Oil giant BP Amoco Plc said on Thursday
it hoped for approval from U.S. regulators for its purchase of
Atlantic Richfield Co "within two weeks."
BP Amoco Chief Executive John Browne said in a webcast that
BP Amoco still hoped for $1 billion of cash savings from the
Arco deal after the sale of Arco Alaskan oil assets to Phillips
Petroleum Corp, and said integration of Arco should be completed
Browne also said BP Amoco plans a rolling program of share
buy-backs in the U.S. and UK markets, beginning in early May.
Browne said he could not comment further on the buy-back.
Phillips Petroleum earlier agreed to buy Arco's Alaskan oil
and natural gas reserves from BP for $7 billion, prompting the
U.S. Federal Trade Commission to adjourn its anti-trust case
against the British oil company.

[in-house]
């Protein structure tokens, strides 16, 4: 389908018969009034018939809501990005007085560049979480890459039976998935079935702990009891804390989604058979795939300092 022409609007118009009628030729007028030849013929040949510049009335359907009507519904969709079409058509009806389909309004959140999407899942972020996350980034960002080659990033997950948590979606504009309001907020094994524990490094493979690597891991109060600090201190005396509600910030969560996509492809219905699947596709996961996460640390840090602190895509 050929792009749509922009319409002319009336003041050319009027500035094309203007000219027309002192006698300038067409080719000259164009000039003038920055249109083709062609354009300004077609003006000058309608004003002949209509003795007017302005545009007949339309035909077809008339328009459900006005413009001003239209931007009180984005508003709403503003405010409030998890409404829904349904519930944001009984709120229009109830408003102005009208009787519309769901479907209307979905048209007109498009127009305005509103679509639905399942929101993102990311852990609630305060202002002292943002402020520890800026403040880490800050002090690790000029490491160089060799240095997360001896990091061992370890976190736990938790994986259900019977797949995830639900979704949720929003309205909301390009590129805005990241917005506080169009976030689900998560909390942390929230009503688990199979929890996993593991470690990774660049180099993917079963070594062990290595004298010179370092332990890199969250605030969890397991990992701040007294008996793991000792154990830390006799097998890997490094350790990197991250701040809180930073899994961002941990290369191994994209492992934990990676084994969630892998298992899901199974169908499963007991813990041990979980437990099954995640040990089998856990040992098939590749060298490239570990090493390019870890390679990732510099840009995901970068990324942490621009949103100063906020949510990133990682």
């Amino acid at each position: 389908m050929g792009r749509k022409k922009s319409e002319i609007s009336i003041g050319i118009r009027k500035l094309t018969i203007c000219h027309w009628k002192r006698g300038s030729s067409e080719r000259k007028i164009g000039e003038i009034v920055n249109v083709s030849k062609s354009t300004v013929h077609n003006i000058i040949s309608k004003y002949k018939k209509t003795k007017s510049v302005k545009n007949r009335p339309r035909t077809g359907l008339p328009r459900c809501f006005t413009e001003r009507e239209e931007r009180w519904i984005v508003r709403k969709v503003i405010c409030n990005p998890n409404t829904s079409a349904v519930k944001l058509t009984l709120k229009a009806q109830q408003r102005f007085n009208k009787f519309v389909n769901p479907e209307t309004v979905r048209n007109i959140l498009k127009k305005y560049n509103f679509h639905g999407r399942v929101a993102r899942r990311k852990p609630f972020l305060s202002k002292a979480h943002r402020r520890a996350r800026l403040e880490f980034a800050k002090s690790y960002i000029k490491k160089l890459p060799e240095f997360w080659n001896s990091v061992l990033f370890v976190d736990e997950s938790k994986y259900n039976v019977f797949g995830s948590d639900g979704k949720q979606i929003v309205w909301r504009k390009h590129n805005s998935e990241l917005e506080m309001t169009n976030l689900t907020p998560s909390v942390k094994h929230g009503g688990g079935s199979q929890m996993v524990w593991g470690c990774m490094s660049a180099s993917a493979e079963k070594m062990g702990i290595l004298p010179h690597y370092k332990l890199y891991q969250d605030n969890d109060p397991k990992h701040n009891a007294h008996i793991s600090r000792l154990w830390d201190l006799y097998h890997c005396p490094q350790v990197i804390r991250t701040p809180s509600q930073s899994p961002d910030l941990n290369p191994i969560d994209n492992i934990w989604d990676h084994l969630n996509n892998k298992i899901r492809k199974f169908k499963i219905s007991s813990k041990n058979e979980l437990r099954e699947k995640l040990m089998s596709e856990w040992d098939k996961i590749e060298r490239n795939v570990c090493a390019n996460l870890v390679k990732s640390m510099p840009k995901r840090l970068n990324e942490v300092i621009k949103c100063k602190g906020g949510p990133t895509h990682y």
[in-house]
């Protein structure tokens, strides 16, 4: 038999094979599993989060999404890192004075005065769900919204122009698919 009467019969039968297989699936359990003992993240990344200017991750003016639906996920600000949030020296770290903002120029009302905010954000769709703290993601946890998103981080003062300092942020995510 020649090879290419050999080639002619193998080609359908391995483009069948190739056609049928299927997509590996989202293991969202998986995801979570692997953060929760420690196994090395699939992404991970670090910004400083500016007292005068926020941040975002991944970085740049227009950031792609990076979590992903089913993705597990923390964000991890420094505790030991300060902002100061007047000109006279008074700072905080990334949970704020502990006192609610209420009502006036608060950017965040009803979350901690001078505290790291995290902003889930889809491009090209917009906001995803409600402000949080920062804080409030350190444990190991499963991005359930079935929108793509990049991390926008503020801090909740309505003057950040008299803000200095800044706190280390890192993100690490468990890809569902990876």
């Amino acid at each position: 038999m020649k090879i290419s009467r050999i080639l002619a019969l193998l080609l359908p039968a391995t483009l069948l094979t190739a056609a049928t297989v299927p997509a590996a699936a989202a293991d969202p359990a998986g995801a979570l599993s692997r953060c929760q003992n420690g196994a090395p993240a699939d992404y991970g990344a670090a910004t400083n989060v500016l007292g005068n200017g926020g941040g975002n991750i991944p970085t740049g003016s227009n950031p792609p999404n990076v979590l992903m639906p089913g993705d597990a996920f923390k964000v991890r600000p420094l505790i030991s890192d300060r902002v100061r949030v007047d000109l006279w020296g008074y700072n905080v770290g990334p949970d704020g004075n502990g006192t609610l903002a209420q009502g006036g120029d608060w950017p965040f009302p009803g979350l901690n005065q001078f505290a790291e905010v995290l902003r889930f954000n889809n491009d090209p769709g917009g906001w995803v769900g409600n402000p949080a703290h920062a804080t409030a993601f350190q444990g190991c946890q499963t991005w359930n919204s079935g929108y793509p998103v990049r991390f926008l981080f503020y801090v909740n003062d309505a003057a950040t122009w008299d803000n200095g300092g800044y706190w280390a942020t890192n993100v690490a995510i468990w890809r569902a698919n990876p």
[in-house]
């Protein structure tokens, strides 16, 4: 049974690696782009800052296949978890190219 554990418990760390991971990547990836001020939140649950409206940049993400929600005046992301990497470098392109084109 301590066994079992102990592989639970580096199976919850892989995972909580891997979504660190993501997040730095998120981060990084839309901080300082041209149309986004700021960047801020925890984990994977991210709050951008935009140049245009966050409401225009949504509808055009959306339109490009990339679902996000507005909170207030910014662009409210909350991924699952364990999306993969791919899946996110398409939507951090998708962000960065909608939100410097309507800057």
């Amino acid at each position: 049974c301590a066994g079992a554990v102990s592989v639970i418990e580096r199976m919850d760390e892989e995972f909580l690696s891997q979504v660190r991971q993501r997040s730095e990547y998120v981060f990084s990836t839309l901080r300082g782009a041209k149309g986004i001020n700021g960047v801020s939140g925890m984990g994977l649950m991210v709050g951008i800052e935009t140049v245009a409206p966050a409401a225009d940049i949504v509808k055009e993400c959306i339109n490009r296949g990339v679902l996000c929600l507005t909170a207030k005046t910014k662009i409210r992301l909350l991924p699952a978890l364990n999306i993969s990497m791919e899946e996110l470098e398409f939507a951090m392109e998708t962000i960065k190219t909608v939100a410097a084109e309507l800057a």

Browne said BP Amoco had also agreed to sell Arco's interest
in the Cushing, Oklahoma, storage terminal and pipeline
interests to TEPPCO Partners of Houston for $355 million.
"With these major disposals we believe we have addressed
the anti-trust concerns of the FTC," Browne said.
He said BP Amoco also planned to offer $71 per share for the
18 percent of Vastar Resources Inc which Arco does not already
own. Vastar is one of the largest independent oil and gas
producers in the U.S.
Browne said cost savings from the Arco merger were now
expected to be better than when the deal was originally
announced in April 1999, when some $200 million of the $1
billion in savings had been expected to be come from Alaska.